From the Observer today, commenting on the failure of Dutch / Belgian bank Fortis:
Fortis's accounts were jointly audited by KPMG and PricewaterhouseCoopers - two of the big four practices. They have received audit fees running into tens of millions. But they seemingly failed to give investors an indication that Fortis was heading for severe problems.
'The basis of an audit is the assessment of risk,' said forensic accountant Richard Murphy. 'These people, I believe, fundamentally failed to assess risk. They were responsible. That's what their job was. They didn't do it. We have to look at different audit systems for the future [and in the UK] the National Audit Office should now be protecting the taxpayers' investments in banks. We can't rely on the big four.'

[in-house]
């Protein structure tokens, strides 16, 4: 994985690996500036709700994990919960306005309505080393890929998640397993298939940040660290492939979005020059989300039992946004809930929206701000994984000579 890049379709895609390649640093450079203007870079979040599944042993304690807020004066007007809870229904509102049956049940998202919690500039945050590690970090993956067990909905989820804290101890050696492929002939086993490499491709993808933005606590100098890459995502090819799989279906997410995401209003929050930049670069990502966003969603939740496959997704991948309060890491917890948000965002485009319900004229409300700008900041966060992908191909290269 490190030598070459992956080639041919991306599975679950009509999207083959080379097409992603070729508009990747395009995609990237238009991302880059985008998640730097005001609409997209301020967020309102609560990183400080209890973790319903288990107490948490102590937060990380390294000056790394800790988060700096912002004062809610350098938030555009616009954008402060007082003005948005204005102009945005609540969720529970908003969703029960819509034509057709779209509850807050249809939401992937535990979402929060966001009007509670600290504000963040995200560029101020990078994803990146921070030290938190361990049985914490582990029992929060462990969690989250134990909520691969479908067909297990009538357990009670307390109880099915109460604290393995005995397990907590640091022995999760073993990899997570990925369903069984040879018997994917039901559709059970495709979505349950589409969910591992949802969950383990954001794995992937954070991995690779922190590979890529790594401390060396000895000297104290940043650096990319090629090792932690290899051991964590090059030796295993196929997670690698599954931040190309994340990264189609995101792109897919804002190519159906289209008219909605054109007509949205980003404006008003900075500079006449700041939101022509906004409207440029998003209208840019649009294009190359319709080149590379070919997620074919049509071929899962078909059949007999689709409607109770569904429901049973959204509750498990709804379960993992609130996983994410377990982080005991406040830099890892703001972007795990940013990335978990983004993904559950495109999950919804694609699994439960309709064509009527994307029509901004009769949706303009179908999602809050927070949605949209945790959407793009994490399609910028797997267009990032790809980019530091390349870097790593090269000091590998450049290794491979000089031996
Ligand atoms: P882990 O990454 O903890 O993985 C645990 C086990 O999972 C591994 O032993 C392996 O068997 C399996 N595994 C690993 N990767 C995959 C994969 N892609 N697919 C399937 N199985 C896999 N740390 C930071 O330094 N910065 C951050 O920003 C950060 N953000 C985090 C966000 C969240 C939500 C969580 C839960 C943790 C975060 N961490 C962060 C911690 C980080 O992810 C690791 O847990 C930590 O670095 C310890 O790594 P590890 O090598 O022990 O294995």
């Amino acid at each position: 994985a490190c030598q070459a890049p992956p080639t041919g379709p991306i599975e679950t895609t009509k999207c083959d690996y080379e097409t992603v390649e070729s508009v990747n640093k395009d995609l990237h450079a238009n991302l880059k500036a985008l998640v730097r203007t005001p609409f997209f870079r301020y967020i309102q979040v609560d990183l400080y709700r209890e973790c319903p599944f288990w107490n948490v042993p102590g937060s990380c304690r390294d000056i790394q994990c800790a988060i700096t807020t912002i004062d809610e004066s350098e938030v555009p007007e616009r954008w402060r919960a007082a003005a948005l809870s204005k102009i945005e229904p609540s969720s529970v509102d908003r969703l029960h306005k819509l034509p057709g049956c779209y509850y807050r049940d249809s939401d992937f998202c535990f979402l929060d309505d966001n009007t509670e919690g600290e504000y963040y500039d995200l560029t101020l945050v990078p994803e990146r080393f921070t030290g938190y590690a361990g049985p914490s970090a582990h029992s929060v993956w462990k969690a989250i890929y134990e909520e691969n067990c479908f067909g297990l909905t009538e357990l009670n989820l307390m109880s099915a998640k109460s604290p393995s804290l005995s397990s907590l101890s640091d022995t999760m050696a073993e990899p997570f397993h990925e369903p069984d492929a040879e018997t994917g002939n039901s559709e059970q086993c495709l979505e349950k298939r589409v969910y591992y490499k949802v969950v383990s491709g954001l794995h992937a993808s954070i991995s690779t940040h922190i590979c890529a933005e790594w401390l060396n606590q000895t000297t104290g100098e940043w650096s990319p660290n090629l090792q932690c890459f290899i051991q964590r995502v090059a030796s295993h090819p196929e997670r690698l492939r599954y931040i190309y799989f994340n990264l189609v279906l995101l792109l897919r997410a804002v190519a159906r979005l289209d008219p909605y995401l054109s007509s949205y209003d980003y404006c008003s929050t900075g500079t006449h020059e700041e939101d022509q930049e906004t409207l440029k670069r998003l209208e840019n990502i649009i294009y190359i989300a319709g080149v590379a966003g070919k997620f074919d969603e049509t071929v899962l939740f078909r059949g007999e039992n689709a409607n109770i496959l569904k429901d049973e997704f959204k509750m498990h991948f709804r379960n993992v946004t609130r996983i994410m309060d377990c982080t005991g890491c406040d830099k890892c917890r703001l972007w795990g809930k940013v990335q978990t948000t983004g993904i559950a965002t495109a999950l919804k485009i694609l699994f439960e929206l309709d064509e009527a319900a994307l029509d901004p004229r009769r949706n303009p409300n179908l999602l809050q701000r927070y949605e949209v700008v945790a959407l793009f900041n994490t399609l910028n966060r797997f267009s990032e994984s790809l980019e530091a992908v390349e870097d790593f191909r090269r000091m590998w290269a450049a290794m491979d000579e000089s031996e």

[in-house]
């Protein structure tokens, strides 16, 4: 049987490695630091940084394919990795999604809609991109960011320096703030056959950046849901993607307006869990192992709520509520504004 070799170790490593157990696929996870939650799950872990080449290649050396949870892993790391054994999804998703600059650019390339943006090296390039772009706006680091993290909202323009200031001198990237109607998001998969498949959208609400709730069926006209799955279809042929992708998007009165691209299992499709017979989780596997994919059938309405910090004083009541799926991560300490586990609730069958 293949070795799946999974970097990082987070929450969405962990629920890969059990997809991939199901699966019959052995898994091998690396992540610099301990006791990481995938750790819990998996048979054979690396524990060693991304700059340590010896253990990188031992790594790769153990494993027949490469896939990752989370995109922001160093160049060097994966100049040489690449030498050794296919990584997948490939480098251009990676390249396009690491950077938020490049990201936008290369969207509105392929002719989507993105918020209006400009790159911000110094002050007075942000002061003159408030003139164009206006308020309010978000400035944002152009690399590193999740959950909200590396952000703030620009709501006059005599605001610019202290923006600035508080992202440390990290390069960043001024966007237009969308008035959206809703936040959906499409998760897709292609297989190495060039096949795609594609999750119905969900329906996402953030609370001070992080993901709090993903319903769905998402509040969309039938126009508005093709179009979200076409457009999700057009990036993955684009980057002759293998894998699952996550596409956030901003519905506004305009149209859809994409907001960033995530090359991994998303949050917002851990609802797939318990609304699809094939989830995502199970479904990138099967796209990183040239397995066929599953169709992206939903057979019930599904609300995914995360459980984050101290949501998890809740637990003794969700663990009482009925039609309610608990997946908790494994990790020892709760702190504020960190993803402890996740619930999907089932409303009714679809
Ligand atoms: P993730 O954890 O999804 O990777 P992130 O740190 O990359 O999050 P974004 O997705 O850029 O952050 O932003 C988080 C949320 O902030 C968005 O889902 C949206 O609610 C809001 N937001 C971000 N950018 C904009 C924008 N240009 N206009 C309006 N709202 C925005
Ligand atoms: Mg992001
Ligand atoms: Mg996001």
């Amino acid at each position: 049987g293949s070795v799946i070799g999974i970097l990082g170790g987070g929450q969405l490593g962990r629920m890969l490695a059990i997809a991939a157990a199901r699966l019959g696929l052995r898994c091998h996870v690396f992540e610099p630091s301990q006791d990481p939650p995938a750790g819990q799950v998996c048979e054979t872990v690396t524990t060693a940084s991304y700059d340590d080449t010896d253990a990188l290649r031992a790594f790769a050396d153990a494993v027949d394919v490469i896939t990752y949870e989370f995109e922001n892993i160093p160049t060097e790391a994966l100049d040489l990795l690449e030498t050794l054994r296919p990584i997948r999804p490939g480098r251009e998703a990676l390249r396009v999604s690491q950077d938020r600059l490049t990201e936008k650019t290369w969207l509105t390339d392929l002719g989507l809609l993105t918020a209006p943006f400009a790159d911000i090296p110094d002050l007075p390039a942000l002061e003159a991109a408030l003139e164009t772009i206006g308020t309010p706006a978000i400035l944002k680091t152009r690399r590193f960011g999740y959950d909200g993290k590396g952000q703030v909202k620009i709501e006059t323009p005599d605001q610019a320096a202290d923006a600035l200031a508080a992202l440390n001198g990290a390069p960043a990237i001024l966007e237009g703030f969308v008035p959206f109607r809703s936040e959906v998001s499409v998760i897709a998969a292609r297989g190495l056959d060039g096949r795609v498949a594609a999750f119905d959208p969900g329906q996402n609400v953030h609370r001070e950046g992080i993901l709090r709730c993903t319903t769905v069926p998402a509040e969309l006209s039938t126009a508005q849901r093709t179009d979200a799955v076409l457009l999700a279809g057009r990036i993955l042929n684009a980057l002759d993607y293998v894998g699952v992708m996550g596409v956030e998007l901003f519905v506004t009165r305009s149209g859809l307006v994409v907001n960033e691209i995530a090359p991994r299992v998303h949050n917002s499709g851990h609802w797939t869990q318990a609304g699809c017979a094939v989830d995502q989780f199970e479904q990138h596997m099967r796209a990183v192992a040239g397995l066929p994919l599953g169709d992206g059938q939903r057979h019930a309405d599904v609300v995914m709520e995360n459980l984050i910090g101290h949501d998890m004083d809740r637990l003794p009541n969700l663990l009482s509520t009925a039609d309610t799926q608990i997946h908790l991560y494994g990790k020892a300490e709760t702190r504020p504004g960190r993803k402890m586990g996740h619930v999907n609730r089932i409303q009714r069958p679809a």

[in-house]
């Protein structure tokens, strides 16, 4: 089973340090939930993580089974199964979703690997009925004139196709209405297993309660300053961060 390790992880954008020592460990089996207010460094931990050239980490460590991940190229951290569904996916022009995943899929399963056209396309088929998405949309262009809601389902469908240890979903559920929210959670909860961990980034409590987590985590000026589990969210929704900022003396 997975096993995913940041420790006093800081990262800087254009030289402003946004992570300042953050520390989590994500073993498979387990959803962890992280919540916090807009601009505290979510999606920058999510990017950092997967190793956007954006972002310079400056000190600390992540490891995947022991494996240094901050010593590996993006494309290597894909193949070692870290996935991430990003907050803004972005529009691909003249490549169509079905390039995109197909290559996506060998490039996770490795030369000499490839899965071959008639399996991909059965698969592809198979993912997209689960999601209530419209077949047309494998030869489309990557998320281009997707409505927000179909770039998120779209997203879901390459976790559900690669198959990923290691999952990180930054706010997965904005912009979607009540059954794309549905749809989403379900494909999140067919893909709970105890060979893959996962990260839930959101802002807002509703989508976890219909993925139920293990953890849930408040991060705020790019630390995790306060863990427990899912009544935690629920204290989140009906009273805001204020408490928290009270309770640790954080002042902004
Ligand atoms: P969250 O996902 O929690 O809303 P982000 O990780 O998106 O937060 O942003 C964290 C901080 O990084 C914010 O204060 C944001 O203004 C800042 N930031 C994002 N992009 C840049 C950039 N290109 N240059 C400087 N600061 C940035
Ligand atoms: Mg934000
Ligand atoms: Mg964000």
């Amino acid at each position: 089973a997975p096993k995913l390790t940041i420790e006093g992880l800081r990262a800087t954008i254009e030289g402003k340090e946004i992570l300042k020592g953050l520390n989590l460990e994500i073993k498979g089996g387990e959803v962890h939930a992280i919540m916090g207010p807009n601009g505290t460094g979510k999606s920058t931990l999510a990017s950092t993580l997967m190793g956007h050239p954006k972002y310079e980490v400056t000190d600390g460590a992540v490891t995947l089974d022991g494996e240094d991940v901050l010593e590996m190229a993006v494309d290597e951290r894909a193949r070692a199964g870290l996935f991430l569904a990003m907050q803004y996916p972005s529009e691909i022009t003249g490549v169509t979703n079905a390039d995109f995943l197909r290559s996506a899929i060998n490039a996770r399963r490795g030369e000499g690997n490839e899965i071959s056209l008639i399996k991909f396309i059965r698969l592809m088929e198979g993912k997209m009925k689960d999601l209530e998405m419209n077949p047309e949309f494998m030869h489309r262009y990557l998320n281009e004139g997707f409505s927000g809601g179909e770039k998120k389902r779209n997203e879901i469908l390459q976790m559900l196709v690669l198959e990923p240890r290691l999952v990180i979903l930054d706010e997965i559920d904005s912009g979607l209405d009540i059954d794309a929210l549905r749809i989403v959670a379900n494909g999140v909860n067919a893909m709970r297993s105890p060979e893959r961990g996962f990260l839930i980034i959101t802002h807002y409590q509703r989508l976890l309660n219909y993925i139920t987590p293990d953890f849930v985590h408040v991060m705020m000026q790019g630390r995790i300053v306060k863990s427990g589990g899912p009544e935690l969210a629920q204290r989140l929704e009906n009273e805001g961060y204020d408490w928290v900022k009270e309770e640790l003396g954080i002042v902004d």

Auditors at Bradford & Bingley, Northern Rock and a host of other institutions [also] failed to sound the alarm over the significant risks in these businesses.
KPMG and PricewaterhouseCoopers prefer not to discuss Fortis's case, though representatives say it is unfair to pin the blame for destruction of global firms solely on them. They argue that credit rating agencies who gave 'Triple A' assessments of sub-prime bonds, and regulators who failed to bear down on over-leveraged institutions, must also share responsibility.
Two things follows:
1) KPMG et al say they audited within the rules, i.e. they confirmed 'market value', but what they do not say is they set the rules, and they were also responsible for suspending the previous rule that required a 'true and fair over-ride' meaning that the auditor had to do more than follow the rules.
2) There is no future for those who set the rules wrong. the Big 4 did that. Amongst the money things we'll have to get right are new rules for auditing, as well as accounting. But in the meantime I cannot see who but the National Audit Office (with all its faults) that can protect HMG's investments in banks.